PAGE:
Interestingly, looking back over everything has made me realise some things about life now, and about who I’ve grown into. For all my insecurities and eccentricities, I reckon I’m actually just a normal guy. Sometimes I feel a bit unsure of myself, or a bit awkward in a situation – but doesn’t everyone? There’s no need and no point in beating myself up over these things; I am who I am and there’s nothing wrong with me (yes, I know, those of you who know me well may take issue with that last bit, but you know what I mean). God has created me, and He’s shaped me into who I am now, and I tend to find He gets these things right.

OK, so I’m still not entirely sure what I want to do with my life, there are still some ideas buzzing around that I need to try and sort out. But that’s alright. I trust God has an answer, and when I need to know what it is, no doubt I’ll find out. One thing, though, that has come about directly from the last few weeks’ blogging, is some encouragement to do more creative stuff, particularly writing; we’ll see what happens there…

And then there’s Mrs Steve… I’m sure she’s out there. I don’t know if I’ve met her yet and just haven’t realised, or if our paths have yet to cross. But again, I really trust that God knows what He’s doing (I’ve yet to see much evidence to the contrary) and He has someone amazing for me (not that I necessarily deserve someone amazing, but God seems to give me a lot more than I deserve). I’m looking forward to the day when it all falls into place.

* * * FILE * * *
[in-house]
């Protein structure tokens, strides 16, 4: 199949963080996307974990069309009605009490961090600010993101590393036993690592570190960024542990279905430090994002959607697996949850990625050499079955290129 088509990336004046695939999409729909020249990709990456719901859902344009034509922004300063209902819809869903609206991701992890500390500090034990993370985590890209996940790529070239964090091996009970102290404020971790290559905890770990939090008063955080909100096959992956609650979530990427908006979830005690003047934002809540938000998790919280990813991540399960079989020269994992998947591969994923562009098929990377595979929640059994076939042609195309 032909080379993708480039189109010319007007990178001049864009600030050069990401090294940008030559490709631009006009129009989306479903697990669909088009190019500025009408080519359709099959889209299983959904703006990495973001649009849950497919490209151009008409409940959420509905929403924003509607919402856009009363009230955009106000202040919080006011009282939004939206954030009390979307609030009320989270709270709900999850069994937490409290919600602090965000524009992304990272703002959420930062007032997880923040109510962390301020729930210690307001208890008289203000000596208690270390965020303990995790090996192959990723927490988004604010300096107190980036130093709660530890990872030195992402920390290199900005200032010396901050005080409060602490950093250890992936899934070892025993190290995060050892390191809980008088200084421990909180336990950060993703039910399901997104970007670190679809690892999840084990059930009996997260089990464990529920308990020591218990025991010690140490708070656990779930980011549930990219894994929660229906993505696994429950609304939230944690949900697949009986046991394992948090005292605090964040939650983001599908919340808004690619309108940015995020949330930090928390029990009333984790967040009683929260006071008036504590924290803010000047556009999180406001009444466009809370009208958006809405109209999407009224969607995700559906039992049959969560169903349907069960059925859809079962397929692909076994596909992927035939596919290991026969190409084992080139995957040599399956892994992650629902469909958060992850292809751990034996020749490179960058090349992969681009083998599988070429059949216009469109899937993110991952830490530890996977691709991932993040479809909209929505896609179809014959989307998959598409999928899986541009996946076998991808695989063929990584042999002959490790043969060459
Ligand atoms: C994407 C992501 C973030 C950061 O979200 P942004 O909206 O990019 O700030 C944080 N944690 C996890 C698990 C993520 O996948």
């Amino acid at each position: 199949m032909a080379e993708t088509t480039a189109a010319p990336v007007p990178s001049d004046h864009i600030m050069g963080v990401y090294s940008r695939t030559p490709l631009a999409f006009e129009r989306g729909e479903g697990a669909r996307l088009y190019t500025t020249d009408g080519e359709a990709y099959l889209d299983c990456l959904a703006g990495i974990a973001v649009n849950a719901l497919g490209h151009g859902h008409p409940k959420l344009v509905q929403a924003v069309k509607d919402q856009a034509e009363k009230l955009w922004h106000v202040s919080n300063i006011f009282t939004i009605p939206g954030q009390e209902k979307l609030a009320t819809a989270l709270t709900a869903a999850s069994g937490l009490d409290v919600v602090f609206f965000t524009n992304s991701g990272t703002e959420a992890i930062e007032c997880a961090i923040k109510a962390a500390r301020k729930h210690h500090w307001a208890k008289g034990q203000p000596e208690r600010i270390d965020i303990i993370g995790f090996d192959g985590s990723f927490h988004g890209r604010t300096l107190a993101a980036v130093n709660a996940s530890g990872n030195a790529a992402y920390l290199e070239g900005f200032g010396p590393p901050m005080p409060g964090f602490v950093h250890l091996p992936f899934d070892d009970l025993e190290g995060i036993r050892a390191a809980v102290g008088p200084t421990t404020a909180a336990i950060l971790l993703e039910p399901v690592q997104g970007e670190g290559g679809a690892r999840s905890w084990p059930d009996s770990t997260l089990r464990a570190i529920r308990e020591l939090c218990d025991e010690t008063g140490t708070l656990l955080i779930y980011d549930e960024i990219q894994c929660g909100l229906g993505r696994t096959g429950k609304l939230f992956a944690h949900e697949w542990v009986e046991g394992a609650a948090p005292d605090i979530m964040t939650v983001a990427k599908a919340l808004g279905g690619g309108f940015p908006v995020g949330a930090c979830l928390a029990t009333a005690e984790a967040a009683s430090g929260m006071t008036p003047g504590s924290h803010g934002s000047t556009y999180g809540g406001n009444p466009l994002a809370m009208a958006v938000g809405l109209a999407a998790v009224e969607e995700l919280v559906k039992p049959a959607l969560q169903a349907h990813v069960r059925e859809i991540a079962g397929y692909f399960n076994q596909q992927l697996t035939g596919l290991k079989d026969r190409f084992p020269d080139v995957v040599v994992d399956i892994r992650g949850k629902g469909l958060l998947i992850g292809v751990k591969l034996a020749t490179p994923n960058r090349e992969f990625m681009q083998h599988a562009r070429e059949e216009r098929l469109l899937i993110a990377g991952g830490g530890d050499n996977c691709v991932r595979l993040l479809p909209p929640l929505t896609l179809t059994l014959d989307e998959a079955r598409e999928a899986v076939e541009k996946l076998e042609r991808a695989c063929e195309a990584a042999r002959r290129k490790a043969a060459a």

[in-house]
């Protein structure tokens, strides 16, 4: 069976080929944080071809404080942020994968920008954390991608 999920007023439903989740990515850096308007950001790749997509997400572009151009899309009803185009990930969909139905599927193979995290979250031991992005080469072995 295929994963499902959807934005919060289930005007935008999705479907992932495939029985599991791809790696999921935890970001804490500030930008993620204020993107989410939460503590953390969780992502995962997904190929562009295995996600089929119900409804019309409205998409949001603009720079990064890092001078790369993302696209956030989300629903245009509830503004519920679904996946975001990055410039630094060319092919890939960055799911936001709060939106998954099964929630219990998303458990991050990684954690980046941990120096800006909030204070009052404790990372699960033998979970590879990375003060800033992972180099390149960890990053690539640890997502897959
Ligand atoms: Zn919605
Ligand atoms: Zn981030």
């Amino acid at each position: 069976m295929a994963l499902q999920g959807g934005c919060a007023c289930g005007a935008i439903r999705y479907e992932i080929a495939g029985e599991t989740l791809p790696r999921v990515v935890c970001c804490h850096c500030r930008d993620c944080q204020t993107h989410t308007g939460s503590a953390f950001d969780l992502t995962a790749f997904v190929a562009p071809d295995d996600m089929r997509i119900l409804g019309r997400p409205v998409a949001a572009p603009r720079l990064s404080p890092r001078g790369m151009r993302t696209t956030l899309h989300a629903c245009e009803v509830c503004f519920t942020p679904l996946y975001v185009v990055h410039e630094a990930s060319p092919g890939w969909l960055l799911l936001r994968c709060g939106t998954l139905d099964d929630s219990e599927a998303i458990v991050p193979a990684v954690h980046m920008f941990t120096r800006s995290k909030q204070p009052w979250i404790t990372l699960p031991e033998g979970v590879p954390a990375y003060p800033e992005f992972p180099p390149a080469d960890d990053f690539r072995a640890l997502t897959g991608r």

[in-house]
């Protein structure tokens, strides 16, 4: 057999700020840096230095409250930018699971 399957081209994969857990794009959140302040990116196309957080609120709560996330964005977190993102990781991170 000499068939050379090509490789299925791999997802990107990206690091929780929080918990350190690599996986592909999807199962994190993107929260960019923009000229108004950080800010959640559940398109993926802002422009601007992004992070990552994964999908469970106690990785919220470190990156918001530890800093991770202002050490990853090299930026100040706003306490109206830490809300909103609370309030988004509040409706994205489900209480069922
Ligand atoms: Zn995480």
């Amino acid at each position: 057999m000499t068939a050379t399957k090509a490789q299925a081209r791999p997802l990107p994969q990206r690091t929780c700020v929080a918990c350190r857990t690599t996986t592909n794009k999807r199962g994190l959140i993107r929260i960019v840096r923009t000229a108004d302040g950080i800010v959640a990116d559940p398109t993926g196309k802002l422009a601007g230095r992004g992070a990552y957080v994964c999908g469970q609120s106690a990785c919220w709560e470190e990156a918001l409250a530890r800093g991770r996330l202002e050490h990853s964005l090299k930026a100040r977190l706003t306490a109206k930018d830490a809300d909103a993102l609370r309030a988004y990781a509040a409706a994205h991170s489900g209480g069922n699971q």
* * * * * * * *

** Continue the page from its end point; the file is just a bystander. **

A few months back, I was stressing a bit about turning thirty. My friend Katie (who hasn’t yet reached this milestone) said it was nothing to worry about; it’s just like putting on a new coat. And she’s right. It might be a little odd at first, but soon I’ll be so comfortable in it that I won’t feel strange at all. And once I’m more confident in it, I’ll probably even start thinking, ‘you know what? I look really good in this…’ 😉

Before I resume “normal” blogging service, I just want to say thanks for reading, particularly to my “real life” friends who’ve read it and been very encouraging and complimentary (I guess I owe you all a pint now…). And for those of you in Wibworld, thanks for encouraging me too. Sometimes the idea of an online community seems so strange, I wonder how it could ever work; then I come back here and see it in action and think, ‘oh yes, of course, like that’. It’s a privilege to be part of this.

Right that’s enough gushing thank yous, this isn’t the Oscars. That’s the first thirty years taken care of; what’s next?